'Super' fights aren't forever: UFC 162 another reminder to serve when hot and ready

Steve Snowden

You snooze, you lose! Anderson Silva, Jon Jones, Georges St. Pierre and -- perhaps most of all -- Dana White, are all dealing with that cold combat sports reality in the shocking wake of UFC 162.

Mixed martial arts (MMA) fans can add Jon Jones vs. Anderson Silva to the dogpile. And as fans of combat sports, I'm sure you're unfortunately well-familiar withthe disappointment.

In the heap are other promising mega-matches, including Brock Lesnar vs. Fedor Emelianenko, Anderson Silva vs. Georges St. Pierre and Fedor Emelianenko vs. Randy Couture, among others. Boxing has made many contributions to the collection, most recently of which was the scuttled potential of a Floyd Mayweather Jr. vs. Manny Pacquiao bonanza. Lingering somewhere in his heap is Lennox Lewis vs. Riddick Bowe, a nice addition from nearly 20 years ago, serving as the benchmark for how to spoil a great meal.

Yep, sit on the pot for too long, and any potential "super" bout will be no more.

Everyone loses eventually (or, in extremely rare cases, retires). And that's the reason Chris Weidman's victory over Anderson Silva last night (Sat., July 6, 2013) at UFC 162 (watch highlights here) is a stark reminder that it's best to serve these meals when ready. Unless you're Vitor Belfort, who was the second-happiest guy in the world once Weidman scored the stunning knockout of the legendary Brazilian at MGM Grand Garden Arena in Las Vegas, Nevada.

That's because since losing to Jones at UFC 152, Belfort has put together four impressive wins at Middleweight, sandwiched around a credible, late-notice fill-in against "Bones," during which he gave one heck of an effort prior to being submitted.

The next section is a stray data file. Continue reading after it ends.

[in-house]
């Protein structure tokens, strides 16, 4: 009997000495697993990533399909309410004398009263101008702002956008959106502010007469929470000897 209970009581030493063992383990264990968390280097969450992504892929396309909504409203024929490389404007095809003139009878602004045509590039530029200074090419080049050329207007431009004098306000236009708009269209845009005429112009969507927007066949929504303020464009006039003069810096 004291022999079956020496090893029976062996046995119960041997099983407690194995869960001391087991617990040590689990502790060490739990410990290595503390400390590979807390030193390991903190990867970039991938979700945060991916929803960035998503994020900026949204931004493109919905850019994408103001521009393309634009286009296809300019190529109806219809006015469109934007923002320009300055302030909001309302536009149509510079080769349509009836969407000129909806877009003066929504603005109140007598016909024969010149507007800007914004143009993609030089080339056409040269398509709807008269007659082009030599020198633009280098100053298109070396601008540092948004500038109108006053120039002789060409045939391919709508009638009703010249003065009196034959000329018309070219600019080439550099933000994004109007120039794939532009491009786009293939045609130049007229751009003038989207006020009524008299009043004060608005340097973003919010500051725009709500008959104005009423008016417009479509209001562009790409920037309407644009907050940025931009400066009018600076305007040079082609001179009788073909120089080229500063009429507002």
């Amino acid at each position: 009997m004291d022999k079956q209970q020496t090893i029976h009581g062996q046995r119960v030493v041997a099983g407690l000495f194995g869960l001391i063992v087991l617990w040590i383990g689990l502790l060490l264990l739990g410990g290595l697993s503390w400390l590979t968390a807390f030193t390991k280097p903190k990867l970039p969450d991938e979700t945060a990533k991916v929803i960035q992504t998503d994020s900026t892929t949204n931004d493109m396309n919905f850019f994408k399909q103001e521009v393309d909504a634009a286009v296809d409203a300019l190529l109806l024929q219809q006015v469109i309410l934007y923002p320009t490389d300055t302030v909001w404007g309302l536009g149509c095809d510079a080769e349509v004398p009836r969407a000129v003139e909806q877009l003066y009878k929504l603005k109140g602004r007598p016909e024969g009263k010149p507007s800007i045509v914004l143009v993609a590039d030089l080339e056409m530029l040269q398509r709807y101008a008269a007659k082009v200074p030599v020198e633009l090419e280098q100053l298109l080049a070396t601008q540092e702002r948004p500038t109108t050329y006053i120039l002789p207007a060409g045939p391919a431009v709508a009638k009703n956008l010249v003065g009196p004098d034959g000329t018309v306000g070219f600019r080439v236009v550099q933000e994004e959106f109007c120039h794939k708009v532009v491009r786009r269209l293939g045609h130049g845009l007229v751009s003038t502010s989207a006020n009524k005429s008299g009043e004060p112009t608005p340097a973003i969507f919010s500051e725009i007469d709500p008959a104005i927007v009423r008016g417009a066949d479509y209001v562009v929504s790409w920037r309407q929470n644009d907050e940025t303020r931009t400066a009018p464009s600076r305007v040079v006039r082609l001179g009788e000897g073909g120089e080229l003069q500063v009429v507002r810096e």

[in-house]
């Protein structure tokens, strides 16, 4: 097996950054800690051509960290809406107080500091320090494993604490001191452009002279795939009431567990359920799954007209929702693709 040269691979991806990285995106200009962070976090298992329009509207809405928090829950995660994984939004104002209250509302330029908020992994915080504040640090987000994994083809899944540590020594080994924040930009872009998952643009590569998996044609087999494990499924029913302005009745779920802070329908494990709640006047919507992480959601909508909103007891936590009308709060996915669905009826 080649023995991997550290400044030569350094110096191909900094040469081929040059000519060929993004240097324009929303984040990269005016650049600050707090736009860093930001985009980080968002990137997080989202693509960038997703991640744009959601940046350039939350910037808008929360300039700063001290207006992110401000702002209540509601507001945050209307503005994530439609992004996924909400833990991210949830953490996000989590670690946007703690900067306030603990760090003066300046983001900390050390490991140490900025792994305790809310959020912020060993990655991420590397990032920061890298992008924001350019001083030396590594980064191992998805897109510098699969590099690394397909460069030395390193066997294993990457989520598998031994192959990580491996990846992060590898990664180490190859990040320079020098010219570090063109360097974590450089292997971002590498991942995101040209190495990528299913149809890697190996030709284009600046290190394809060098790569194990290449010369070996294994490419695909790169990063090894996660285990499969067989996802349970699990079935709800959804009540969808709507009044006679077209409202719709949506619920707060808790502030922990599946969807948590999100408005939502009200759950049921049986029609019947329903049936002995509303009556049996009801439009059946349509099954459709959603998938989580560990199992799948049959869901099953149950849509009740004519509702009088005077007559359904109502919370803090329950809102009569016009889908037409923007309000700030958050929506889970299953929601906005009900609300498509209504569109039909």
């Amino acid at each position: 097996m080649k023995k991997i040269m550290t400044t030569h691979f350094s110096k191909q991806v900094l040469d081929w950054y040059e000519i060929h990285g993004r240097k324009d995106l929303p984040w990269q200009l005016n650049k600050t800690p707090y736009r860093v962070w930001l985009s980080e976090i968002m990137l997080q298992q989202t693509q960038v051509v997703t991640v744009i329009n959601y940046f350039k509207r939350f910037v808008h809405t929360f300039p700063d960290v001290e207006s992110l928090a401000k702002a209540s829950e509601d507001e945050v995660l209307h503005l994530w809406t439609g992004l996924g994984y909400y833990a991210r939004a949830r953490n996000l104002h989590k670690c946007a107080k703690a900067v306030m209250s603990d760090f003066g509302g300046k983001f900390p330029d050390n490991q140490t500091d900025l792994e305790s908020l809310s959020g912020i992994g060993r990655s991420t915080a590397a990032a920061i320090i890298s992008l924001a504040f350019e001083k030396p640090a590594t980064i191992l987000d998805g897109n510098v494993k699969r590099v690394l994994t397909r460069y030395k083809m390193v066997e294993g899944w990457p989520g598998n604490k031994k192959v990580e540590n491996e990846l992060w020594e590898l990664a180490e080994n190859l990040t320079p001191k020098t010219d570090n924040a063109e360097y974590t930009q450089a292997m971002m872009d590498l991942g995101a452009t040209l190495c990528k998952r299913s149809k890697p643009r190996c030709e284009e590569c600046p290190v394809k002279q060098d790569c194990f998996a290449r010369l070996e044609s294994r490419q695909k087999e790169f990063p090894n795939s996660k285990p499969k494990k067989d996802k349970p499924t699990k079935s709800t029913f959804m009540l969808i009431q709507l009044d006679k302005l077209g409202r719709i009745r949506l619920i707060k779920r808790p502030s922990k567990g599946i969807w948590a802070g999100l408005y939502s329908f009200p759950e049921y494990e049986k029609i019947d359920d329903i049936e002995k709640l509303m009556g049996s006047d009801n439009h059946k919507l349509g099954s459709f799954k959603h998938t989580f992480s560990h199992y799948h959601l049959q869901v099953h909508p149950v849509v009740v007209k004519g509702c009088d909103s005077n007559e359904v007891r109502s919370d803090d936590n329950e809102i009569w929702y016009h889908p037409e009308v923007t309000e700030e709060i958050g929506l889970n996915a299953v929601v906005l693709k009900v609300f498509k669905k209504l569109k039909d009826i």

You could also say that Silva's loss scrapped the possibility of a "mega" bout with Georges St. Pierre, but to be honest, I think that's only more likely now. I never believed St. Pierre wanted that fight, as his disinclination toward it was palpable whenever asked.

And that made sense at the time, as Silva's size advantage and style posed serious problems for him.

After Saturday night, though, and Silva's bizarre postfight interview where he said he wanted to keep fighting (just not for belts), who knows? But, even if it happens, it's not the same stakes on the line. And unless Silva's able to definitely beat Weidman in a rematch, there is little inclination for the public to see him get served up against a young monster like Jones.

To the credit of Ultimate Fighting Championship (UFC), it pushed as much as they could to get Silva into one of these bouts, and through a weird, three-way feedback loop of the fighters involved, it didn't happen. St. Pierre clearly didn't want to take on Silva, and was correct in doing so. There was no visible evidence that he'd be doing anything, but taking on a suicide mission.

Jones and Silva mutually expressed scant interest in what would've been the biggest fight in the history of MMA, and now its prospects are greatly diminished.

Life goes on, and the Middleweight division is fresh, churning and alive again. The next time a potential "super" fight this big comes around, hopefully the parties involved will remember what was lost last night and make it happen before it's too late.

Jason Probst can be reached at www.twitter.com/jasonprobst

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